Black Lightning season 2 episode 10 review: Angelitos Negros

Black Lightning season 2 returns to Netflix UK with a satisfying, if not sometimes lazily-plotted mid-season premiere. Spoilers ahead...

This review contains spoilers.

2.10 Angelitos Negros

Our long national nightmare has come to an end. Khalil and Jennifer’s runaway storyline on Black Lightning is over. It’s not that I don’t think this storyline had its moments, but it went on far too long and far too redundantly (these kids never even made it out of Freeland!) not to welcome its meaty conclusion.

In Angelitos Negros, we finally get to see the repercussions of Khalil and Jen turning themselves in (it’s not pretty), but, first, we get a last dose of fairly effective runaway drama. Following Cutter’s attempt to capture Kahlil in the midseason finale, Jen and Khalil are back on the move. This time, they end up at Khalil’s “apartment” in an abandoned train car.

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As with their last pit stop in the barn, the break gives Khalil and Jen a chance to check back in with one another, and we get a few moments that remind you just how tragically young these two are. Khalil mentions Thomas the Tank Engine. Jen affirms that she does not want to have sex for the first time in a train car while she is on the run. Khalil re-gifts Jen the necklace he first gave to her when they were going steady, in a simpler time when Khalil and Jen’s biggest choices had to do with the track team. (Um, I kind of miss these times.)

The two fantasise about where they will go once they leave Freeland, and which languages they will learn along the way, in a way that feels very teen relationship—the only caveat being: usually, when young couples have these kinds of aspirational conversations, they’re not literally running away.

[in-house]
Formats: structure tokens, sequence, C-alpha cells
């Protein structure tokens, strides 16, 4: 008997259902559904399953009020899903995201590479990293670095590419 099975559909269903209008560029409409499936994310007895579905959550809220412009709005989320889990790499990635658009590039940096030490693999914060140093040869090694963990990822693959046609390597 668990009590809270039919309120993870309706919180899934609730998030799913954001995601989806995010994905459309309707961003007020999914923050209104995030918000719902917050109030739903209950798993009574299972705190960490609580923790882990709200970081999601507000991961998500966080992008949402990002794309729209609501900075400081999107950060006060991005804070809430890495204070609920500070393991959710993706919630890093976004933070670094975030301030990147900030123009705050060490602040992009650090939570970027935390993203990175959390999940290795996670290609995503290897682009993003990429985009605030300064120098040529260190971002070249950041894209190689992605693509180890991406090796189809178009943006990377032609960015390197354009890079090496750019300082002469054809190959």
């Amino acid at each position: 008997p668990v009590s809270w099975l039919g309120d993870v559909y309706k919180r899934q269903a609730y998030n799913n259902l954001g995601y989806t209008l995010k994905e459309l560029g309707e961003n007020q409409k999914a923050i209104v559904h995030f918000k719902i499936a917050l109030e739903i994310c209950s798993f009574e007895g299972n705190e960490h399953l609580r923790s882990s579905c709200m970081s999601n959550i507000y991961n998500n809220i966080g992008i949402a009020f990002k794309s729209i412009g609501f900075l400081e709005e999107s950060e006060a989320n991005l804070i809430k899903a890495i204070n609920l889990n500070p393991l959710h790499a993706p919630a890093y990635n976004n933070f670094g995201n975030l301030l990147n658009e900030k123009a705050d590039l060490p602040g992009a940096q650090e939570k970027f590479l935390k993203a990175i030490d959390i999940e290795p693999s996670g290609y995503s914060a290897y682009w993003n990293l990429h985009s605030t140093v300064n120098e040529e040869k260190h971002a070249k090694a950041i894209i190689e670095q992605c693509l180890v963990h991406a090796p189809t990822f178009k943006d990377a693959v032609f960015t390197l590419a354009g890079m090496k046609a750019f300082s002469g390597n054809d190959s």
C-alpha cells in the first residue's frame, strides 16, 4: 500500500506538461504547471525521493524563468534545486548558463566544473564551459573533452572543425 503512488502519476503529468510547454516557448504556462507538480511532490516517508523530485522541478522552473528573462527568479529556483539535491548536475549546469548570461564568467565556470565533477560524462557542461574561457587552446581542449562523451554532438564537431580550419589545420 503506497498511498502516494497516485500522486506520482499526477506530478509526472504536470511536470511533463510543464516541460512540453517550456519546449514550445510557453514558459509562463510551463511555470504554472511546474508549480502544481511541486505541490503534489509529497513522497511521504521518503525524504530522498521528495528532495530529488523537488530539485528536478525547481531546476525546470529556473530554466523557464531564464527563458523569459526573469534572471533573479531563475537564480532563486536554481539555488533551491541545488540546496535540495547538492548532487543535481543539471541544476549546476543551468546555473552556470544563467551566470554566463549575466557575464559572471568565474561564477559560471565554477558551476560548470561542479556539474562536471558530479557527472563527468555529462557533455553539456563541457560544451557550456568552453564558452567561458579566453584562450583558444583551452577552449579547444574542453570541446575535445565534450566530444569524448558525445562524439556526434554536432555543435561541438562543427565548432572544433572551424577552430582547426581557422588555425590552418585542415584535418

While Jen and Khalil grow closer, Jen’s family continues to desperately look for her. I have been critical of Lynn’s recent storyline, but Christine Adams nails a scene that finally gives her something meatier to do: giving an impassioned, loving speech to an abandoned train yard in the hopes that Jen might be there and listening.

“We’re not a family without you, Jennifer,” she tells the echo-y chamber as a conflicted Jen listens from the inside of one of those train cars. Lynn’s recent storyline could have used a few fewer scenes of her crying alone in Jen’s room and a few more like this one.

Unbeknownst to Lynn at the time, it’s also the moment that convinces Jen to come home. It makes Jen upset enough that Khalil insists she go home, and the two are waiting there when Lynn, Anissa, and Jeff return. Jen gets a hug. Khalil, um, doesn’t. 

How amazing would it have been if Jeff had given Khalil a hug, too? Maybe that’s too much to ask, but I don’t think it would have been out of character. Jeff is an educator who has an existing relationship with Khalil outside of Khalil’s relationship with Jennifer. He is also someone who believes, at least in the context of his school, that every kid deserves a path to redemption. Khalil has gone through some pretty traumatic stuff, and Jeff knows that better than anyone. 

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If Jeff didn’t want to let Khalil into the Pierce family for compassionate reasons, then he also might realise that it makes strategic sense to keep the boy close. It’s well-established in this episode that Khalil is a danger, mostly because he knows too much, but what better way to ensure he keep the Pierce’s secrets than to give him a place to call home and a family that cares about him who can help to keep him safe in a way his mother wasn’t able to?